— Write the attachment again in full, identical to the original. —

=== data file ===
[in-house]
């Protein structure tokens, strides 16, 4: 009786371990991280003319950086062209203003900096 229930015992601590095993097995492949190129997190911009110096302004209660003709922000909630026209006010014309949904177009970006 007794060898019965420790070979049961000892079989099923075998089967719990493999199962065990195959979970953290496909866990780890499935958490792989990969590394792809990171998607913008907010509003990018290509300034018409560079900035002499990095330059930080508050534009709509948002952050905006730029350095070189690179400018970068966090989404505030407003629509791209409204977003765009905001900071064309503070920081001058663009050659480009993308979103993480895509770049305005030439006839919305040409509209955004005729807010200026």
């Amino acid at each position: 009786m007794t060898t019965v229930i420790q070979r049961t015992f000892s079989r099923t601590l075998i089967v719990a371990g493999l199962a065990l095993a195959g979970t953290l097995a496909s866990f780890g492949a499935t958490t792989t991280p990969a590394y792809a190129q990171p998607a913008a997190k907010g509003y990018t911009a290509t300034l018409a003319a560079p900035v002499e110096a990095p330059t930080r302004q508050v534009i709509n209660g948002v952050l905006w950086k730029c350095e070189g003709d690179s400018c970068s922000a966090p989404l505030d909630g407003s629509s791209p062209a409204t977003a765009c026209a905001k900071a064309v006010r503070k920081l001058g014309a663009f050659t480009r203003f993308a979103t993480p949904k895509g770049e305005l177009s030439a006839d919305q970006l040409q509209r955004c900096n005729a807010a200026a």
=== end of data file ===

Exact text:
[in-house]
């Protein structure tokens, strides 16, 4: 009786371990991280003319950086062209203003900096 229930015992601590095993097995492949190129997190911009110096302004209660003709922000909630026209006010014309949904177009970006 007794060898019965420790070979049961000892079989099923075998089967719990493999199962065990195959979970953290496909866990780890499935958490792989990969590394792809990171998607913008907010509003990018290509300034018409560079900035002499990095330059930080508050534009709509948002952050905006730029350095070189690179400018970068966090989404505030407003629509791209409204977003765009905001900071064309503070920081001058663009050659480009993308979103993480895509770049305005030439006839919305040409509209955004005729807010200026």
């Amino acid at each position: 009786m007794t060898t019965v229930i420790q070979r049961t015992f000892s079989r099923t601590l075998i089967v719990a371990g493999l199962a065990l095993a195959g979970t953290l097995a496909s866990f780890g492949a499935t958490t792989t991280p990969a590394y792809a190129q990171p998607a913008a997190k907010g509003y990018t911009a290509t300034l018409a003319a560079p900035v002499e110096a990095p330059t930080r302004q508050v534009i709509n209660g948002v952050l905006w950086k730029c350095e070189g003709d690179s400018c970068s922000a966090p989404l505030d909630g407003s629509s791209p062209a409204t977003a765009c026209a905001k900071a064309v006010r503070k920081l001058g014309a663009f050659t480009r203003f993308a979103t993480p949904k895509g770049e305005l177009s030439a006839d919305q970006l040409q509209r955004c900096n005729a807010a200026a």